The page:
Pepe Heykoop’s paper vase project. Photo by Annemarijne Bax
It’s a familiar, often unfortunate equation: a designer (industrial, fashion etc.) from a wealthy country has a trend-setting idea, manufacturers it for pennies in an impoverished country and then sells it for a premium without sharing the riches with the labourers who made it.
Dutch designer Pepe Heykoop is trying to create a new paradigm. His paper-vase project is both aesthetically edgy and morally sound. It was recently shown at the largest furniture fair in the world, Salone Internazionale del Mobile in Milan, Italy, where the influential design blog Dezeen called it a “a runaway success.” The business model for the vases is helping raise a community in Mumbai out of severe poverty.
Photo c/o Yarn Bomb Yukon and Tyler Kuhn
To many people, knitting might just be as anachronistic as an episode of Downton Abbey. And maybe it is. (It’s certainly been around longer than Maggie Smith.)
As fusty as knitting may be, the craft is cool again. It’s been embraced by just about everyone, from athletes and movie stars to urban hipsters and biology geeks.
Kelly Wearstler’s Serpent rug for the Rug Company
Interior designer Kelly Wearstler has had a career trajectory likely only possible in her adopted hometown of Los Angeles. Starting out in the early nineties, she was a waitress turned Playboy centrefold turned interior designer to the stars: her modelling money helped launch her studio; her glitzy clients include Gwen Stefani and Cameron Diaz.
Now Wearstler runs a global lifestyle brand: She has her own fashion, jewellery and furniture lines, and has written four books, each documenting the kind of maximalist, explosively colourful interiors that have helped make her famous. She also creates carpets for the Rug Company, a renowned London-based tapestry manufacturer run by Christopher Sharp. He’s never been in Playboy, but has collaborated on floor coverings with many of the world’s top designers, including Paul Smith, Vivienne Westwood and Alexander McQueen.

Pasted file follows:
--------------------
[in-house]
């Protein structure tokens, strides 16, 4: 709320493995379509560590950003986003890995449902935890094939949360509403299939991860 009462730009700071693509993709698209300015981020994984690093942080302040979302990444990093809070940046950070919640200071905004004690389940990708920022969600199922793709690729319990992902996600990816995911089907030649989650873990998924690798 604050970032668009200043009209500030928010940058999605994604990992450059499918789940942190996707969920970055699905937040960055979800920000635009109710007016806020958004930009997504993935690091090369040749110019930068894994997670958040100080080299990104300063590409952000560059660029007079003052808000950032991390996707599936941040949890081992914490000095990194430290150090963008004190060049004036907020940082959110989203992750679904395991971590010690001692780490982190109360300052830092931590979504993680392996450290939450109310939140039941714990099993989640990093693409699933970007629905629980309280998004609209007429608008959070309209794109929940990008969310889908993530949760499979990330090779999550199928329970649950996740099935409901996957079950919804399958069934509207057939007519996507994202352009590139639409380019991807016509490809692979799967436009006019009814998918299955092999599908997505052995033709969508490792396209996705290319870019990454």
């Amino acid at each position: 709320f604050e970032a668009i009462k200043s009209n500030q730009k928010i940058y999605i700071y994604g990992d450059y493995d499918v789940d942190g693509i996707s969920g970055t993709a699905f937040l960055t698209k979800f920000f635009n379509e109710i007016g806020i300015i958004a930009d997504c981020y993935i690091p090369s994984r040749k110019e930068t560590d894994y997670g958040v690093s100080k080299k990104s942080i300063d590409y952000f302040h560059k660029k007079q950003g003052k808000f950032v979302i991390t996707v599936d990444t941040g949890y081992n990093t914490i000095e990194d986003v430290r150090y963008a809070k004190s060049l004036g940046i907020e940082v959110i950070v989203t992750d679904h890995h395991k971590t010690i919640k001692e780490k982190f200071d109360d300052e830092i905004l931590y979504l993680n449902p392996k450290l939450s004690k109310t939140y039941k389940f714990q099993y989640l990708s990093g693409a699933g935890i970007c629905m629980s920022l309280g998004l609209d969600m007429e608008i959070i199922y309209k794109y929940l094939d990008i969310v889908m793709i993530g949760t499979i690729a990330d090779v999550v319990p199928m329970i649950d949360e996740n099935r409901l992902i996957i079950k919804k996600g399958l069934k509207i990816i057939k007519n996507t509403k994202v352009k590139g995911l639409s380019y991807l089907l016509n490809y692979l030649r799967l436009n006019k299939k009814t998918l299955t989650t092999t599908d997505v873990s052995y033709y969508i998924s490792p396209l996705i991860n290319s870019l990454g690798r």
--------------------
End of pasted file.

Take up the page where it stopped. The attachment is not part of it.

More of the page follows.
(Photography by Derek Shapton)
Torontonians are finally rejecting fussy Victorian architecture and going bold. In almost every neighbourhood, there’s a house or two that stands out. They’re tall, modern and boxy—the new Toronto aesthetic. Here, a look inside some of our favourites.
he people: Alireza Saeed, a structural engineer, his wife, Azi Lessani, and their two kids, five-year-old Deniz and two-year-old Doreen
The place: Tetris House, a 3,200-square-foot home near Avenue and Lawrence
A few years ago, Saeed commissioned the architect Reza Aliabadi to build a gleaming modern house in North York. It was perfect—except for the school district it was in. The family only lived there for a year before they decided to move to Avenue and Lawrence, where the kids could attend the public schools Ledbury Park and Lawrence Park Collegiate. But Saeed loved his first house so much he wanted an exact replica in his new neighbourhood, so he enlisted Aliabadi to do a repeat performance. The resulting place is 1,000 square feet smaller, but all other specs remain the same: a home office, basement guest suite, walk-in wine cave and party space, all stacked neatly on top of each other like pieces in a game of Tetris, which gives the house its name.
Bunkie designed by Evan Bare, Nathan Buhler and Jorge Torres
There are many, perfectly rational, even admirable reasons why we should all eschew the quintessential, American-style dream of living in a honking big house on a honking big lot. On a basic level, larger houses are more expensive to build, buy and keep up. They also tend to be energy hogs. Then there’s the cleaning – the more rooms there are, the more dust there is to bust.
Françoise Turner-Larcade’s Fragmented mirror
Before Françoise Turner-Larcade moved from Paris to Toronto in 2000 to marry her Canadian boyfriend, she was a jewellery designer with a boutique on Avenue George V. The change in location inspired an artistic change in direction. Instead of crafting bobbles for the body, the French native decided to create jewel-like home decor. Her Fragmented Mirrors series has the shimmer of a sterling necklace studded with precious stones. The casing is made from raw steel—which has a warm, slightly weathered patina—and inset with clear, coloured and grey reflective glass. Each section of the mirror is set into the frame at a different depth, so that every panel reflects light and motion in different, unique way. $4,000–$9,000. Through roselandgallery.com, firstname.lastname@example.org and email@example.com.
This piece originally appeared in the Globe and Mail on Thursday, October 17, 2013.